Friday, October 04, 2013

How Mainstream Media Spread The GOP's False Harry Reid Cancer Story

OLIVER WILLIS/Media Matters For America
Mainstream media outlets echoed a deceptive framing, created by the conservative media and amplified by House Republicans, of comments by Senate Majority Leader Harry Reid (D-NV), leaving the false impression that he dismissed the plight of cancer-stricken patients denied care by the government shutdown.

Reid Pushed For Full Government Funding Over Piecemeal Legislation

House Republicans Adopt Piecemeal Strategy Of Funding Only Some Government Agencies, Including National Institutes Of Health. From The Washington Times:
House Republicans plan to keep trying their new piecemeal approach to solving the shutdown, setting up yet another round of votes Wednesday on bills that would fund veterans affairs and national parks -- and adding new bills to fund the National Institutes of Health and to pay the National Guard and the military reserves.
But the White House budget office said President Obama "strongly opposes" those bills and would veto them if they were to reach his desk. [Washington Times10/2/13]
Reid Responds: "Why Would We Want" To Pit Groups Against Each Other For Funding? During an October 2 Senate press conference, Reid decried the idea that legislators should "pick and choose" which parts of the government should be funded, reiterating his desire for legislation to fully fund the federal government without strings attached. After a reporter followed up by asking, "if you can help one child who has cancer, why wouldn't you do it?" Sen. Charles Schumer (D-NY) interjected, asking"why pit one against the other?" Reid then chimed in, "why would we want to do that? I have 1,100 people at Nellis Air Force base that are sitting home. They have a few problems of their own." From the press conference:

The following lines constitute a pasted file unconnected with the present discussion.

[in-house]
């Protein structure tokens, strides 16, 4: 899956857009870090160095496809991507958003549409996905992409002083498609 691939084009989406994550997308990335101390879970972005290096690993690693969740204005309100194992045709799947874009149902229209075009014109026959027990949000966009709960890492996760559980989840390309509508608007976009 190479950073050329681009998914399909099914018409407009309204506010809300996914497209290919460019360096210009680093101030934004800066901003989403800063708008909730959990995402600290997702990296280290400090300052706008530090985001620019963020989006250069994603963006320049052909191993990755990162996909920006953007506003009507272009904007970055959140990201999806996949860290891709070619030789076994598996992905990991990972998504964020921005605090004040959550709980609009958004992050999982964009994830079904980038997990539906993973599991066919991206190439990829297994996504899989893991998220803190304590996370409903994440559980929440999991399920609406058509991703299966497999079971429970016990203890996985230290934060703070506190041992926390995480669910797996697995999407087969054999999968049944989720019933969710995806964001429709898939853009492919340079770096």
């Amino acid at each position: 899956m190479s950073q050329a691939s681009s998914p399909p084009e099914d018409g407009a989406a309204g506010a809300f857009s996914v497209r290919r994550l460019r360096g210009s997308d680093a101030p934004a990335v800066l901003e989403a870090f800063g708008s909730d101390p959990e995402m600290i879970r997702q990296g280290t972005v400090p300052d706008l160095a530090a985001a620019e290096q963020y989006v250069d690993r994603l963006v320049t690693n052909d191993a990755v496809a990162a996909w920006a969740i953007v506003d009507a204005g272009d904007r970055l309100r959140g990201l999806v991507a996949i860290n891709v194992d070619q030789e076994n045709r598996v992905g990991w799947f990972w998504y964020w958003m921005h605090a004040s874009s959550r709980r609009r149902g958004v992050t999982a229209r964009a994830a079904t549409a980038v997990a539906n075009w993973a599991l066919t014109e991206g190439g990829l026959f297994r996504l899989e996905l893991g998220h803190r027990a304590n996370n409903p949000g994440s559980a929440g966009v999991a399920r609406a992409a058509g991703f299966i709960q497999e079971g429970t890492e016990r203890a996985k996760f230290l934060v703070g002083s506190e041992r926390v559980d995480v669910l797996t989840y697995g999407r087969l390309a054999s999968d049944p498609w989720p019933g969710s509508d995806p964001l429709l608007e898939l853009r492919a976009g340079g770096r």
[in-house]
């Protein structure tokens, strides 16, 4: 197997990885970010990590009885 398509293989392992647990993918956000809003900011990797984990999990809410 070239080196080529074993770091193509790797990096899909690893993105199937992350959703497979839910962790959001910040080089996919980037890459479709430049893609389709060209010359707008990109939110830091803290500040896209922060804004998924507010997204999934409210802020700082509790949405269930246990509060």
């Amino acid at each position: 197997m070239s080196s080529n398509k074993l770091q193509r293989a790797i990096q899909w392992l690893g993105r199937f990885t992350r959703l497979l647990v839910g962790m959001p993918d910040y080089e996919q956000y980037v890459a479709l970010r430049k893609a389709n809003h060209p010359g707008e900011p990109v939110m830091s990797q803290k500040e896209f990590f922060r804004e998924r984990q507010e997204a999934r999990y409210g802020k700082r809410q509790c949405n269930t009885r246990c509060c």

DANA BASH (CNN): You all talked about children with cancer unable to go to clinical trials. The House is specifically going to pass a bill that -- (off mic) -- given what you said, would you at least pass that? And if not, aren't you playing the same political games as Republicans are?
SEN. REID: Listen, Senator Durbin explained that very well. And he did it here, and he did it on the floor earlier, as did Senator Schumer. And it's this. What right did they have to pick and choose what part of government's going to be funded? It's obvious what's going on here. You talk about reckless and irresponsible. Wow.
What this is all about is "Obamacare." They are obsessed. I don't know what other word I can use. I don't know what other word I can use. They are obsessed with this "Obamacare" thing. As has been pointed on the floor the last few days, they did the same thing on Social Security. They did the same thing on Medicare. Now they're doing it on this.
It's working now, and it'll continue to work, and people will love it even more than they do now by far. So they have no right to pick and choose.
BASH: But if you can help one child who has cancer, why wouldn't you do it?
HARRY REID: Listen (INAUDIBLE) what do --
SEN. CHARLES SCHUMER (D), NEW YORK: Why pit one against the other?
REID: Why do they -- why -- why would we want to do that? I have 1,100 people at Nellis Air Force Base that are sitting home. They have the -- they have a few problems of their own. [Senate Press Conference, 10/2/13, via Nexis]
Reid: "Why Would We Have" Speaker Boehner "Cherry Pick What Stays Open And What Should Be Closed?" Reid later elaborated on the exchange. From an October 2 article in The Hill:
Later, in an interview with The Bill Press Show, Reid elaborated on the exchange.

"The whole answer is this -- why would we want to have the House of Representatives, John Boehner, cherry pick what stays open and what should be closed?" he said. "Listen, I gave a speech on the floor talking about the babies, 30 babies, little kids who are not going to have clinical trials. Of course I care about that. I have 16 of my own grandchildren and five of my own children."

Reid said that there are other agencies, such as the Centers for Disease Control and Prevention, that are just as important to fund and that he's working to get everything back online.

"What I told Dana Bash, who is a fine reporter, is that we care about all of these things," he continued. "We care about our state parks; we care about our veterans, but we can't fall into the trap ... of Cruz-led Republicans. That is this ... we'll cherry pick ... and finally at the end, everything will be open except for ObamaCare." [The Hill10/2/13]